Baltic Fortress 2015: NATO warships start drills off Lithuanian coast
Around 20 vessels representing nine NATO member states have begun the Baltic Fortress 2015 exercises, taking place off the Lithuanian Baltic Sea coast.
Warships from Belgium, Estonia, Germany, Latvia, Lithuania, the Netherlands, Norway, Poland and the UK are participating in the exercises, accompanied by a Lithuanian Navy submarine unit and two airplanes from the country’s Air Force.
The maneuvers in the Lithuanian territorial waters are scheduled to last until May 14, Lithuania’s Ministry of National Defense said.
The ships will practice interactions between NATO allies during international operations, including cooperation with bloc’s rapid reaction forces, Standing NATO Mine Countermeasures Group 1.
The Baltic Fortress 2015 program will see the vessels performing joint maneuvering, shooting, de-mining, interception and the escorting of vessels as well as search and rescue operations, the ministry added.
Baltic Fortress drills have been held annually since 2008 with the host country rotating every year. Neighboring Latvia will provide the venue for the exercise next year.
NATO’s ground forces are also currently involved in two exercises in the Baltic States.
Up to 3,000 Lithuanian troops are taking part in the Zaibo Kirtis (Lightning Strike) drills, aimed at perfecting joint action by the army and civilian authorities against so-called hybrid threats combining both military and non-military methods of fighting.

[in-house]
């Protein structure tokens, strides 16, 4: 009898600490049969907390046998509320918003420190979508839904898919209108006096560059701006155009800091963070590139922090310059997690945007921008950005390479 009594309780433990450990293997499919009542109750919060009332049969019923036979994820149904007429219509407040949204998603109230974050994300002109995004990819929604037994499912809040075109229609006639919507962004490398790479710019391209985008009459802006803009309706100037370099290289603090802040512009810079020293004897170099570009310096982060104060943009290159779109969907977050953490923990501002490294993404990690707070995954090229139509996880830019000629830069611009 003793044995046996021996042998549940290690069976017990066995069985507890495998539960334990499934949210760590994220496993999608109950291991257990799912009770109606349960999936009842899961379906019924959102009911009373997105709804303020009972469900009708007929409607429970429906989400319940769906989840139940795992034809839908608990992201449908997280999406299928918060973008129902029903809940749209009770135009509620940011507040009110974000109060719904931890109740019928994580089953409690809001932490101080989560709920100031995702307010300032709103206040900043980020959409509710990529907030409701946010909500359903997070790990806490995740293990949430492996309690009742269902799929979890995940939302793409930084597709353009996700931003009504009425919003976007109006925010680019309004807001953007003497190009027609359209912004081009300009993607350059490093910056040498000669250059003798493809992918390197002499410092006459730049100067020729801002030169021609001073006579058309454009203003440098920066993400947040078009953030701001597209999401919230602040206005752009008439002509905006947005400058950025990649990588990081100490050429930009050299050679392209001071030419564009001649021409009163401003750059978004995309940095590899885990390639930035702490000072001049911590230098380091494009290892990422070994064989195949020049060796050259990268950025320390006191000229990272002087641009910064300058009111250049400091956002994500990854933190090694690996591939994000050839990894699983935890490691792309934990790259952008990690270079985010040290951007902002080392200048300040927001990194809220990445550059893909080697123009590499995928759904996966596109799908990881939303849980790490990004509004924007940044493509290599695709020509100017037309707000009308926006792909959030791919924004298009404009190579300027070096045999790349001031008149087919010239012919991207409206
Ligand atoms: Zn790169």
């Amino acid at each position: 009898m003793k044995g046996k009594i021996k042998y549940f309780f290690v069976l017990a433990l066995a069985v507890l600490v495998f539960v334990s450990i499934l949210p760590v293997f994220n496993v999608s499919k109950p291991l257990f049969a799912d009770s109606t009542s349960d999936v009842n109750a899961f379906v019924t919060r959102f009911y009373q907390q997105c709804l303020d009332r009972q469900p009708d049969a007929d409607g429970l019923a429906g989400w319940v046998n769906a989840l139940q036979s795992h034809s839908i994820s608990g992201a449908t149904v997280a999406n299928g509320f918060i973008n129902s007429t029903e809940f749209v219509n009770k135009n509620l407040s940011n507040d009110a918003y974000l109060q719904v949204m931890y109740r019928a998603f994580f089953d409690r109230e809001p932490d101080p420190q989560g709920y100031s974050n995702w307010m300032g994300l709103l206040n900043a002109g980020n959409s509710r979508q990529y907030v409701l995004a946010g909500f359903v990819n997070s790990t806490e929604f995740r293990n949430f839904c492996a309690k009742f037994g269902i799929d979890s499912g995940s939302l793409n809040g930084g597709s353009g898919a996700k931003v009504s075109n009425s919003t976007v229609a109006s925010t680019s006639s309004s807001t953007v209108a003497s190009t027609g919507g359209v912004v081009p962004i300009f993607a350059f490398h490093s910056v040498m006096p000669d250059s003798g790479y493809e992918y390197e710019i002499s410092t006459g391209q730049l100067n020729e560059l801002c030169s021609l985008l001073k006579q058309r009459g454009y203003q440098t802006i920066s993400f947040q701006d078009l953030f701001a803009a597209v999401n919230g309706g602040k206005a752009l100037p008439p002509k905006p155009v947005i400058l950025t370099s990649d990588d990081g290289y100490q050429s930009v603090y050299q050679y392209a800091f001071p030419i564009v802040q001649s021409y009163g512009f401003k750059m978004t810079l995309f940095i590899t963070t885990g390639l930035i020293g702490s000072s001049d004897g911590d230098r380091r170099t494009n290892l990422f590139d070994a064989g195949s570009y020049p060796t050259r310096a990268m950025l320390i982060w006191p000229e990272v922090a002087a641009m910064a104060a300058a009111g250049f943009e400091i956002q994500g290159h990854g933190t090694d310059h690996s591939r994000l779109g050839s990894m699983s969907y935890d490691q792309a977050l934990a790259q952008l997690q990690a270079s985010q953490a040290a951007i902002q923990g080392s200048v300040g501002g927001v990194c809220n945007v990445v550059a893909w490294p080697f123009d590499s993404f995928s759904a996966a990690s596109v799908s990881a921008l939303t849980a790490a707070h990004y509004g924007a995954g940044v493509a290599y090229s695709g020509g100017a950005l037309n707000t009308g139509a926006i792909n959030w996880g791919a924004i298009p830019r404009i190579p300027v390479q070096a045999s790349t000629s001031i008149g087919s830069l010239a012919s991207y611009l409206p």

Estonia is also holding its largest-ever military exercises – Siil (Hedgehog) 2015, involving 13,000 personnel.
The war games, scheduled to conclude on May 15, also include forces from the US, the UK, Germany, Latvia, Lithuania, Belgium, Poland and the Netherlands.
Since Russia’s reunion with the Crimea and the start of the military conflict in eastern Ukraine last spring, NATO forces have stepped up military exercises along the Russian border – in the Baltic States and Eastern Europe.
Russia responded with an increased number of flights of its Russian long-range ‘Bear’ or Tu-95 bombers in the vicinity of the airspace of NATO members and large-scale drills on own territory.
Despite failing to provide any proof, the West blames Russia for masterminding the Ukrainian unrest and supporting the rebels in country’s eastern Donetsk and Lugansk Regions.
However, Russian Foreign Minister, Sergey Lavrov, said on Thursday that Moscow is ready to renew its strategic partnership with NATO, which has been severed over the Ukrainian conflict.
“I want to say with all honesty: We are receiving signals from our NATO partners that it wouldn't hurt to renew cooperation between our military departments,” Lavrov stressed.